Chennai: Amid the chaos of big and small black guitar cases, a neatly wrapped dotara (Baul instrument) hanging from a pink wall, traditional dry grass mats and a cot, the distinct and melodic tunes of the rare Mohan veena reverberate. Swiftly running his fingers on this 20-string instrument is Poly Varghese, a Kerala-born musician known to be among the niche group of artists who play the modified Archtop guitar which was handcrafted by his guru Pandit Vishwa Mohan Bhatt. Varghese’s long journey as a Carnatic mridangist slowly ended after his chance encounter with the unique instrument. Continue reading


Chennai: Delicious food, aesthetic ambience and good service usually make the dining experience worthwhile except for that mild cacophony – or ‘music’ as they call it – in the background. Blaring tunes, old regional melodies and instrumental songs, nothing spares the city’s mall goers, movie lovers and foodies. But things may be changing with younger restaurateurs paying closer attention to their playlists.

Bad music is akin to a lingering bitter taste in your mouth after a scrumptious meal. What constitutes good and bad music may be subjective, but most Chennaiites seem to agree that except for a few, not many places take the effort to play pleasant music.

“Most restaurants focus only on food, ambience and service. Music is usually a last minute addition and often includes songs which are a personal favourite of the staff, instead of gauging the crowd,” says music buff Vidyuth Subramanian, who also works in the restaurant industry, adding that customers should also be active listeners rather than pay attention only to familiar tunes.

But there are many elements that go into choosing melodies. “The songs must suit the ambience and cuisine of a restaurant. If the music is too loud or repetitive or old, it can put off customers,” says Nithin S, music enthusiast and artist manager, recalling how he never returned to a particular restaurant because he didn’t like their music.

Some eateries and malls prefer the ‘safer’ choice of instrumental music which is either peppy or melodious. “When they use such music, it just shows their lack of interest in choosing tracks,” says Nithin, adding that in cities like Bengaluru and Mumbai restaurateurs invest time in picking songs, understanding its importance in attracting customers.

While some may think that licences and royalties may be the reason for fewer options, members of the Phonographic Performance Limited (Chennai) – which gives out licenses, say most malls and restaurants renew their licences annually.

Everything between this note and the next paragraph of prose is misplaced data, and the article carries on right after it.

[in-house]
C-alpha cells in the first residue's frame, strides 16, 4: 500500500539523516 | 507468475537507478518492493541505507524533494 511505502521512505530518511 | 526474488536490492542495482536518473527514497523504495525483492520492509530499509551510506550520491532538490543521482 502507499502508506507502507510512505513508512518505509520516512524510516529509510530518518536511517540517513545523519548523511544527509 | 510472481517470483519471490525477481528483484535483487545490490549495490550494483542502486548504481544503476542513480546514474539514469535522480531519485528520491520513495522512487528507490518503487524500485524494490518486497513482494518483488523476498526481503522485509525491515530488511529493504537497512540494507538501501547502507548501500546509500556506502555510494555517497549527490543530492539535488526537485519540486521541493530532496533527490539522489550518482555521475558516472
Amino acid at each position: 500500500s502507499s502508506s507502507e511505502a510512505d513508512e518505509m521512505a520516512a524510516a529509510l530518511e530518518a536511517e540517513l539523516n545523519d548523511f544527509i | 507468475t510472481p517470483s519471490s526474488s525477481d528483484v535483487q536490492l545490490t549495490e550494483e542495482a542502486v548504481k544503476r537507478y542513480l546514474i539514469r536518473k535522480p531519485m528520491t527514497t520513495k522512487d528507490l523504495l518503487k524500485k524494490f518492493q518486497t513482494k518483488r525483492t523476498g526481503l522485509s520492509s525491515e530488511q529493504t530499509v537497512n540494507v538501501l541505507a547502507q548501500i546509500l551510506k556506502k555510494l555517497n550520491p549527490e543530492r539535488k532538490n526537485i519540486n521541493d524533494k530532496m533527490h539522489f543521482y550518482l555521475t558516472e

Malls take a different route to music. While some like Phoenix Marketcity live streams music from websites like BM Asia, certain others like Express Avenue (EA) change the music according to the time of the day. For instance, in EA, slow instrumental music is played in the morning; retro melodies are broadcast post lunch and fast-paced beats in the evening as more youngsters come then, says Raajrishi Tiwari, general manager – events, EA. Yet, many visitors say the music scene can be improved especially in multiplexes of these malls.

A handful of malls, bistros and fine dining restaurants stand out for their music. For Praveen Raj, CEO Barbeque Grill, investing in good acoustics was important too. “I change the music depending on the crowd and I have a diverse collection which connects to different audiences,” says Raj, adding that music blogs are a good way for restaurateurs to keep upbeat on trends and select tracks.

Interestingly, many places prefer English songs as they have a wider reach and usually south Indian joints opt for local favourites while their north Indian counterparts choose Bollywood hits.

When live music suits the ambience, it enhances the dining experience. “In fine dining restaurants like Dakshin at the Crowne Plaza, the traditional instrumental pieces played live by musicians complements the food and ambience,” says M Mohamed Ali, founder, Chennai Food Guide.

Similarly, many customers say weekly solo performances in the evening at places like La Amandier make for pleasant dinners. In fact, customers say making music a crucial factor for rating places can incentivise owners to pay more attention to the tracks.

(Written for the Times of India, Chennai. )